"nordisk" (Nordic) and "mad" (food).
Considered the pinnacle in the culinary world, Noma is one of the most influential restaurants in the world, headed by the charismatic chef and owner René Redzepi, who is widely know for pioneering 'New Nordic Cuisine' and delivering on his progressive visions of foraging produce, this combined with unique cooking techniques has impressed the culinary world year after year. The two-star Michelin establishment Noma in Copenhagen has consistently ranked number 1 in San Pellegrino's Worlds 50 Best Restaurants four times in the past six years; an unparalleled achievement realized by no other restaurant in the world.
The much anticipated Australian pop up resides in the new waterfront precinct of Barangaroo, Sydney and is open for 10 weeks only, Tickets for seat at Noma were sold out (5,500 seats) in a matter of minutes via an online booking system, now rumoured to have a waiting list of close to 30,000 people. I knew the experience was going to be something truly remarkable.
This is not the first time Redzepi has taken his restaurant on tour, back in early 2015 Noma opened up at the opulent five star Mandarin Oriental Hotel in Tokyo for an exclusive five week residency, showcasing Noma's distinctive spin on Japanese produce, this time the move to Australia was more ambitious. Redzepi bought his entire team more than 16,000 km’s from Copenhagen to Sydney for twice the length of stay.
The Noma entourage flew down in the later months of 2015 and some spent time foraging in outback Australia, even immersing themselves in the remote indigenous communities to better understand our native plants and 'bush tucker'. This gave the team the confidence to harvest the most interesting and beautiful ingredients to experiment with.
René Redzepi follows in the big footsteps of another well-known Dane, Jorn Utzon in leaving a lasting legacy in Sydney Australia.
Below is my personal experience of dining at Noma Australia on January 28th 2016.
With such attention to detail in their food philosophy, the team behind Noma understands the importance of space and the phenomenon of ‘genius loci’ being a critical ingredient to the overall quality of the dining experience. The creative team at Foolscap Studio from Melbourne are no strangers to the hospitality design niche. Adele Winteridge and her team have pulled off a well-curated pop up setting that is both understated and refined. The space is moody with strikingly Australian hues, the use of rammed earth is reminiscent of outback Australia, whilst the furniture pays homage to the travelling restaurants heritage with distinctly Scandinavian aesthetics. A palate of dark timbers and natural elements adorn the space, while supple leather seat pads add a subtle warmth to the dining seats. There are various other smaller scale details that you will notice whilst seated in the dining room that further draw the two cultures together in a harmonious and tasteful manner.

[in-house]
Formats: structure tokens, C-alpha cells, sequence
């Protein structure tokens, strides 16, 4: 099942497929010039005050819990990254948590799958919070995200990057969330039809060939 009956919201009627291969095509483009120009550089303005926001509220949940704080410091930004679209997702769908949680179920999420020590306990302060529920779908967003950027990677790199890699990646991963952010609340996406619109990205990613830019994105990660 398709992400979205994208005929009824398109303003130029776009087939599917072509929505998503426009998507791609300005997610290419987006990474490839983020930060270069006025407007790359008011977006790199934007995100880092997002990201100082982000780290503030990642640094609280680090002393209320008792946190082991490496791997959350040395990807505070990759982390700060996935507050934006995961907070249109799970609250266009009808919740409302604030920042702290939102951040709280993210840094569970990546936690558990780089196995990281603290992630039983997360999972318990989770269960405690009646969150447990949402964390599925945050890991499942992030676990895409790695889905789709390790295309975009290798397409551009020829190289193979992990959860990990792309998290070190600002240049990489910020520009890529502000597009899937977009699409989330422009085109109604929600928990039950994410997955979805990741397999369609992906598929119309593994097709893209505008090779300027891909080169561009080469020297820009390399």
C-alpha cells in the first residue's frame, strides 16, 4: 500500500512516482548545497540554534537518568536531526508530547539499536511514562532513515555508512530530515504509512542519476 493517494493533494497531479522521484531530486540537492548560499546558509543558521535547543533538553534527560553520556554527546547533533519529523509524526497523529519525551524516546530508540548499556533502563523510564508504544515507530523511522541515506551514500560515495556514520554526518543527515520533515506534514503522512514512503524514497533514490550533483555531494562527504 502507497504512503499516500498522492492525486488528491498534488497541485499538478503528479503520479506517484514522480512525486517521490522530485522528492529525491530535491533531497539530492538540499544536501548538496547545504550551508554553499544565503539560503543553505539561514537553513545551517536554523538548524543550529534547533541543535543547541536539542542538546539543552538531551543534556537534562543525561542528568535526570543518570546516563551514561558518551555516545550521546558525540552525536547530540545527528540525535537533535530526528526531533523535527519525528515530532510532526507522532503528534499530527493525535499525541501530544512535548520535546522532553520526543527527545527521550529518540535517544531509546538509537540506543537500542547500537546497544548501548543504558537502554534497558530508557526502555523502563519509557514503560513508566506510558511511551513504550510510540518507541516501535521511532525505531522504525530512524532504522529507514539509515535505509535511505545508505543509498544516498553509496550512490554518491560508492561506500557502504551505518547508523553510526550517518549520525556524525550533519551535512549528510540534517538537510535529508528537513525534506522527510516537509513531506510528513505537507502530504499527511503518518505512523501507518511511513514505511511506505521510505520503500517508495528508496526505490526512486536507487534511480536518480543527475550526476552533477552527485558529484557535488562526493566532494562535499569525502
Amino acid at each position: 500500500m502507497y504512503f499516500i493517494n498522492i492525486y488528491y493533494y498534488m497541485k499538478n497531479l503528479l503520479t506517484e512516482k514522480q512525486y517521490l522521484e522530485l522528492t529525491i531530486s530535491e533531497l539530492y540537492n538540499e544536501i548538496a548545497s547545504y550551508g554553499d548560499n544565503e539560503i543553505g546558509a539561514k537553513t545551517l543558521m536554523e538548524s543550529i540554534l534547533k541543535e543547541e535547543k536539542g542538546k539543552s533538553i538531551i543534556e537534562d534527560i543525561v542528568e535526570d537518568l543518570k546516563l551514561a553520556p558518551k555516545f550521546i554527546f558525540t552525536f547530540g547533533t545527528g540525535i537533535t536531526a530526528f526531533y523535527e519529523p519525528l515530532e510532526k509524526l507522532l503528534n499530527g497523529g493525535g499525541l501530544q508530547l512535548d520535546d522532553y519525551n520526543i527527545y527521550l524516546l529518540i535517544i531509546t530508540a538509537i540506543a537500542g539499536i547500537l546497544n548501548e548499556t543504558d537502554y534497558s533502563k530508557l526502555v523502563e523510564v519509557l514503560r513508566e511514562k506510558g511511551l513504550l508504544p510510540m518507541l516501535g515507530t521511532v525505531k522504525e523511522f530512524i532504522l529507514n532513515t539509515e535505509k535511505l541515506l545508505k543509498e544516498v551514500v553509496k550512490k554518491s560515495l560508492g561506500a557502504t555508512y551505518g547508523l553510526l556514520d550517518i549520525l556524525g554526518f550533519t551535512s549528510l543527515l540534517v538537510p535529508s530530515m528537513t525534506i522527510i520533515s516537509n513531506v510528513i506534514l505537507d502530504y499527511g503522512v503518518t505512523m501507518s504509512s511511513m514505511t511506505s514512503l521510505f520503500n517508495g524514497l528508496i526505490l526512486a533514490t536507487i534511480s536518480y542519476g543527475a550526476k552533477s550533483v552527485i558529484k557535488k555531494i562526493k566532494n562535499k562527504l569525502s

An expansive open kitchen is defined as a key element of the space; it is both the first and final destination you pass when you dine at the restaurant; reinforcing exactly what Noma stands for. The notion of theatre is further celebrated in the articulation of a linear bar that runs parallel to the kitchen. Furthermore the orchestrated procession to the restrooms was a thoughtfully deliberate design gesture.
If you have the opportunity to watch the symphony of Redzepi and his team of chefs at work, trust me it is a real delight; calm, collective, orchestrated and precise are adjectives that best describe the kitchen composition at Noma.
We were greeted like old friends by members of the floor & kitchen staff as we entered the forecourt of Noma Australia, the warm hospitality continues deep inside. The service was attentive and friendly, having visited on the third day of service, the floor team must be commended on performing an exceptional job, I appreciated the subtly 'refreshing' and unpretentious service offering, although I must admit it was not refined as I expected it to be. Great diligence to the finer details was practiced, as you would expect from a two Michelin star restaurant, incidentally I personally felt there were some minor gaps, I observed a notable inconsistency in the overall mannerism of the floor team which ever slightly impacted the dining experience as the style of service was a curated rotation of waiters. Nevertheless with more time spent in service together, these inconstancies will naturally dilute, I am confident that diners will not experience this if they have bookings in the later or coming weeks.